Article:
Example 1 - Shape Differences

The colored lines also have shape differences (diamond, square, triangle) to identify them.

2021 Crop Soybean Cash Market Statistics (February 7 – February 11, 2022) - a line graph indicating the daily maximum, minimum, and average prices.

Credit: University of Arkansas Division of Agriculture

Example 2 - Pattern Differences

The columns have different patterns to help distinguish beyond just color.

Bar graph with two data points distinguished by striped and dotted patterns.

Credit: Zach Grosser - Accessible Colors for Data Visualization

Labels and Descriptions

Whether a data visualization is simple or complex, there should be clear text that labels the significant parts of the data. Ensure major elements are identified, such as the chart title, the horizontal and vertical axis and other notable framework elements. Use labels and legends that clearly mark and distinguish the data points.

Also add either brief alternative “alt” text or a longer description that provides context and explains the most important details about the visualization.

Example 3 - Direct Labeling

If possible, use "direct labeling" - position the label directly beside or adjacent to the data point. 
lables for colored lines are placed directly next to each line.

Credit: storytelling with data.

Example 4 - Data Point Callouts

Each data point has the callout for the amount so a user doesn't have to guess or rely on color to identify different slices.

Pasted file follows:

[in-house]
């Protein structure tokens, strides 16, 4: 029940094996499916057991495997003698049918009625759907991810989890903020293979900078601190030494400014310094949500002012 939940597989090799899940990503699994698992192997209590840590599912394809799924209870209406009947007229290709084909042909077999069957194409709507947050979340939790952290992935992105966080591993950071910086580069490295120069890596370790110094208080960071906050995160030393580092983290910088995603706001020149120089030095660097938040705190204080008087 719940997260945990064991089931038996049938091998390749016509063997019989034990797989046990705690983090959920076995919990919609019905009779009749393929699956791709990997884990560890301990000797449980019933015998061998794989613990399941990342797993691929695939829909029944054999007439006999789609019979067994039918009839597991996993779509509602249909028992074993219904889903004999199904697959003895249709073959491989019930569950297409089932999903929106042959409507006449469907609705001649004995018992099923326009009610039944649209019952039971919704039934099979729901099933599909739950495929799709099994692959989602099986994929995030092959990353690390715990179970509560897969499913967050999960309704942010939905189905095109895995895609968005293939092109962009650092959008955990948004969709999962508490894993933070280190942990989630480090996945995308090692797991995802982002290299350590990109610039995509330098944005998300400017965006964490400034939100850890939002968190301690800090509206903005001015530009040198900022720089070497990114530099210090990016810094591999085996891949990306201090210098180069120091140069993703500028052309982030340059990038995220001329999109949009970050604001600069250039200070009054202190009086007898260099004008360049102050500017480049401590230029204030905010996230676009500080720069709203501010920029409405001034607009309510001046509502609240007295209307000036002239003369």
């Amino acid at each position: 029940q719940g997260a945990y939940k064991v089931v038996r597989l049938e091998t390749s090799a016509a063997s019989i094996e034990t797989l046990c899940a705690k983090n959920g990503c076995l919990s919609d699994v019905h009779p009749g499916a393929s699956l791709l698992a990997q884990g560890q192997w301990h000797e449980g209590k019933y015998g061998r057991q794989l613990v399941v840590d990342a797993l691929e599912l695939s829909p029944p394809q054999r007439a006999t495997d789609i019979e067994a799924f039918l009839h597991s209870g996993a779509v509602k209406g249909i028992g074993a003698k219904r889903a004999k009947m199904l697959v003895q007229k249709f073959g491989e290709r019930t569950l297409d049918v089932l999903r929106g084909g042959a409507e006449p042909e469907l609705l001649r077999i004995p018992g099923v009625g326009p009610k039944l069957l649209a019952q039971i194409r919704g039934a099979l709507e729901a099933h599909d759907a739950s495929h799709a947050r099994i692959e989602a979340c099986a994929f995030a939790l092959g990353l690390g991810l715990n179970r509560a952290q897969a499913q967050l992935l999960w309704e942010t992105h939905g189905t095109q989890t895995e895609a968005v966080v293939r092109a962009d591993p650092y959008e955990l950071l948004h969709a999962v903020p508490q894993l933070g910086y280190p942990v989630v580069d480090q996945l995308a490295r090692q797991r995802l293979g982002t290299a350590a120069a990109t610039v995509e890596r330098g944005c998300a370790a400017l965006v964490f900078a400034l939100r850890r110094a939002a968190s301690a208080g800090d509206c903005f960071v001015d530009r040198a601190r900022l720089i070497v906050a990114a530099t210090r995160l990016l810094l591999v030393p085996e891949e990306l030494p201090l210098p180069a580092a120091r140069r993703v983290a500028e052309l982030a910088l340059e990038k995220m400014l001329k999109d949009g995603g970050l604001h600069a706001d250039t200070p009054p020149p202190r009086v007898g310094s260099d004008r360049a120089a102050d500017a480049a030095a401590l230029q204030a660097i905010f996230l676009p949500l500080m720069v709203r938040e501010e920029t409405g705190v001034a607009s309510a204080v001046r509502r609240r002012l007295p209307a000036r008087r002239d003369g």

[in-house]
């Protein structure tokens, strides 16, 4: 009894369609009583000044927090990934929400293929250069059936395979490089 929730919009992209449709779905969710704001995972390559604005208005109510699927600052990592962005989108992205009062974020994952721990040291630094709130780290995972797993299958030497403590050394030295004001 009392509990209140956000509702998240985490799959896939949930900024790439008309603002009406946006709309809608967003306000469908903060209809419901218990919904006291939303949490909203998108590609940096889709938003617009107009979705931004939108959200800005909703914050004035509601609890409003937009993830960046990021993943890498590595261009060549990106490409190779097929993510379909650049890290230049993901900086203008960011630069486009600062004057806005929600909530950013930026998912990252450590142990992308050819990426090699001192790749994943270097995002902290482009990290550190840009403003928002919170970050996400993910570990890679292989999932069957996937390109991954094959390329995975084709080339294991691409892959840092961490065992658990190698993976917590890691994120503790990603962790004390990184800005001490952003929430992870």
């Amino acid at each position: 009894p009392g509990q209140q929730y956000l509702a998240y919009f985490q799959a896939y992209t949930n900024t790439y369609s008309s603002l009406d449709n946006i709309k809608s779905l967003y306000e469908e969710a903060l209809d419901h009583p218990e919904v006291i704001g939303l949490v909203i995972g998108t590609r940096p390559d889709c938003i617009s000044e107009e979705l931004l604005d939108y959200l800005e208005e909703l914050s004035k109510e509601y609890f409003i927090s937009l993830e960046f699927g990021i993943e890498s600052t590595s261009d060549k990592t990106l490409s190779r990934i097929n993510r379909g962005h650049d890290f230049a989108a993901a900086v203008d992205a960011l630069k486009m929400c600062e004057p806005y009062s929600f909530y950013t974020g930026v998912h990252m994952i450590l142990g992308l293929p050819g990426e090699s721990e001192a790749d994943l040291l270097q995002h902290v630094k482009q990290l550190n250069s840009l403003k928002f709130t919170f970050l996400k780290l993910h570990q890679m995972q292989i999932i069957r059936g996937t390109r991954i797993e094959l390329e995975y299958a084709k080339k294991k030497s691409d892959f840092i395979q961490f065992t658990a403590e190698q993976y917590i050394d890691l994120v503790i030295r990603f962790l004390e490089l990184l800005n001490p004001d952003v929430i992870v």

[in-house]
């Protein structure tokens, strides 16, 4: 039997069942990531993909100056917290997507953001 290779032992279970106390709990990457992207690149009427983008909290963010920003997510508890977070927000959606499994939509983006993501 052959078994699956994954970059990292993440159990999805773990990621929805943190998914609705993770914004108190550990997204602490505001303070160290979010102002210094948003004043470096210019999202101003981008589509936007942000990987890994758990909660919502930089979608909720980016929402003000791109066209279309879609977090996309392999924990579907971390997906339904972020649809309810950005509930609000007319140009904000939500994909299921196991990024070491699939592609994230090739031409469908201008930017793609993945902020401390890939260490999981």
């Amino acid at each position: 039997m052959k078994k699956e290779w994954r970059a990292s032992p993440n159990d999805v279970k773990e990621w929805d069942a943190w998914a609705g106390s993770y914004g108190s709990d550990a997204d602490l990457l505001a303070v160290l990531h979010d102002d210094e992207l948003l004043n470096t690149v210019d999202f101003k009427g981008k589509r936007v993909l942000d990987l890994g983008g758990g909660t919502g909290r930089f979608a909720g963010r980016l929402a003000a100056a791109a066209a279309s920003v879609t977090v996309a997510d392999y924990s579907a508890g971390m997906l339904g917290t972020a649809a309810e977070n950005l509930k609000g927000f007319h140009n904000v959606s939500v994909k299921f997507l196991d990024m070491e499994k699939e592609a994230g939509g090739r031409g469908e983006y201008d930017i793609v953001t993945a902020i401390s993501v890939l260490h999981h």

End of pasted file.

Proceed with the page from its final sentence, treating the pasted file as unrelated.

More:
Pie chart of favorite foods with labels next to each slice - tacos 59%, pizza 34%, salad 7%.

Consider Providing a Supplemental Format

Icon of a bar chart and an arrow pointing to a spreadsheet.Another way to make sure your data and message can be understood by your audience is to provide a supplemental format for the data.

People learn in different ways - some might be visual learners while others prefer a more analytical text-based approach. Presenting data in multiple formats will ensure that people can digest the information in the way that best suits their needs.

Example 5 - Include a table or spreadsheet 

Below the bar chart is a link to the data in table form. 

Bar Chart of First and Second Year Student Weekly Activities.

Example 6 - Chart Description

Consider providing a link to a longer description or include it adjacent to the chart in a collapsible section.

Bar Chart of First and Second Year Student Weekly Activities.

See Chart Description

Weekly Activities for 1st and 2nd Year Students measured in hours.

  • Social Events - First Year 6 hours, Second Year 2 hours.